5. Window tables for two: For those of us who enjoy "My Time Dining" and who enjoy each other's company because cruising is not a mission to make new friends, getting stuck under a staircase or against the back wall at every meal is unacceptable when there are many tables for four not being used by the windows.

Royal Caribbean Rhapsody of the Seas
7 nights
July 7, 2013
Seattle (return): Juneau, Skagway, Tracy Arm, Victoria
Inside: $799
Cost per day: $114

The Queen, Olympics and…Breakaway?

The Norwegian Breakaway arrives in Bermuda today, its first port on its first cruise, and we're hoping Richard Janicki is on the ship.

Who's Richard Janicki?

He is a Norwegian employee, a hotel director, whom we happened to meet when we were last on the Epic. He's an interesting guy and — here's the reason we hope he's on the Breakaway as expected — he has paid his dues.


As a boy in France, he wanted to work in a hotel. He did, and cooked twice for Queen Elizabeth II…the woman, not the ship. His surname sounds as French as Wilson or Smith or Jones and he lives in his "paradise" — Greece. He has worked, as a volunteer, at seven Olympic Games.

Is that interesting enough?

"Usually, the boys, they want to be a firemen, you know," says Janicki, who was scheduled to work on the Breakaway's inaugural cruise this week. "I always wanted to work in the hotel industry when I was a kid…cooking and all that. You are quite fortunate when you are young and you know want you want to do."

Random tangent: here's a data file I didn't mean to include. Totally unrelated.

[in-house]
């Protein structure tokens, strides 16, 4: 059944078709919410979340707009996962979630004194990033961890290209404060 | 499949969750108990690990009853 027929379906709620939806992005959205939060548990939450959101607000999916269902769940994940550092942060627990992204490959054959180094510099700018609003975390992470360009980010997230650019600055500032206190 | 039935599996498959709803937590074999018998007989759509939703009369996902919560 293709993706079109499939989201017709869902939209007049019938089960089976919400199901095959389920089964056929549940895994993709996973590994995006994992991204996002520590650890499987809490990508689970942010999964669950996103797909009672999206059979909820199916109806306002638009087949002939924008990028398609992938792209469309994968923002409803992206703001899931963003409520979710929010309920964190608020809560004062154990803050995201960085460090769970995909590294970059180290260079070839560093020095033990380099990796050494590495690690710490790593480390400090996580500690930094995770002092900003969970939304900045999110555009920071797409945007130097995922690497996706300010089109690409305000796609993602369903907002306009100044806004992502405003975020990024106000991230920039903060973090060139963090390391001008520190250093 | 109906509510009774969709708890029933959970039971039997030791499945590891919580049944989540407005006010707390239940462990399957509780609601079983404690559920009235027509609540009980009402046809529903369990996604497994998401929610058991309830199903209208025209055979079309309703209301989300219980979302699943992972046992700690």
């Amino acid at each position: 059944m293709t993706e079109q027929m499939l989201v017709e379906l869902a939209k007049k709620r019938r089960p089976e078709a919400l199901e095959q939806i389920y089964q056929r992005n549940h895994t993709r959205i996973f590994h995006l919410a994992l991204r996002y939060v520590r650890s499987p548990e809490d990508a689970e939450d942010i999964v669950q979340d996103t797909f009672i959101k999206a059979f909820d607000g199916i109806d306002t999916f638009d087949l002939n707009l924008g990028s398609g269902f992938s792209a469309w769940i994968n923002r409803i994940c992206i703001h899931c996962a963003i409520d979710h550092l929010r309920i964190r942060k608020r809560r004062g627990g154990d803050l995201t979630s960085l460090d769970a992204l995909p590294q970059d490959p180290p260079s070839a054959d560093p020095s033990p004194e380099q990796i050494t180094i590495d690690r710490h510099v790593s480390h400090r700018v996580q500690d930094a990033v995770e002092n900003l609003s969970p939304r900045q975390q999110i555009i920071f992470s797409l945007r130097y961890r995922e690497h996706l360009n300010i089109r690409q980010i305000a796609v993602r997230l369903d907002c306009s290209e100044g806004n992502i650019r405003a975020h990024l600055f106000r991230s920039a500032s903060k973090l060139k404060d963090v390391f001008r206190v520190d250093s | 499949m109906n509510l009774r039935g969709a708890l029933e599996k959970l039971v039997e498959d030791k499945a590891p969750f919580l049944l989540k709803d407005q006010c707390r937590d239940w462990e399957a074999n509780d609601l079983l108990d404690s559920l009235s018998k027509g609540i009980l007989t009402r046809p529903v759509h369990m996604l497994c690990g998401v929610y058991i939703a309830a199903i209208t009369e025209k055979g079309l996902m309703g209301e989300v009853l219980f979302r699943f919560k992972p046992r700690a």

Fortunate, later, to work at the Berkeley Hotel in London.

"I was a chef there," he says. "I cooked for the Queen of England twice. I make one dish for her…lobster salad. She just came for dinner. She was on a night out with her husband, that's all it was. Not formal. She was out on a date. The second time, the hotel was celebrating its 21st birthday and when you reach 21 years of age in England, it's a big deal. We brought in chefs from around the world during the year and on that week it was Chef Miko Lee from Tokyo and since he spoke more French than English, I was assigned to work with him the entire week, and she came the second time to eat from the menu of Chef Miko Lee."

Working at the Berkeley was one circumstance that would shape Janicki's career. The Olympics was another, beginning in Albertville, with the Winter Games of 1992.

"They were looking for volunteers and I applied," says Janicki, who has worked on cruise ships for 17 years, the last 13 with Norwegian.  "My sister and my brother were in Lens, and they volunteered. At the Olympics, I worked for a group that catered to VIPs, in hospitality. You learn a lot of things there. Cooking was my major but I worked in dining rooms and bars, a lot of logistics…accounting, because you need to learn about these things. You never know if you're going to work on a cruise ship one day or if you're going to own your own restaurant, so you need to be a good accountant, too."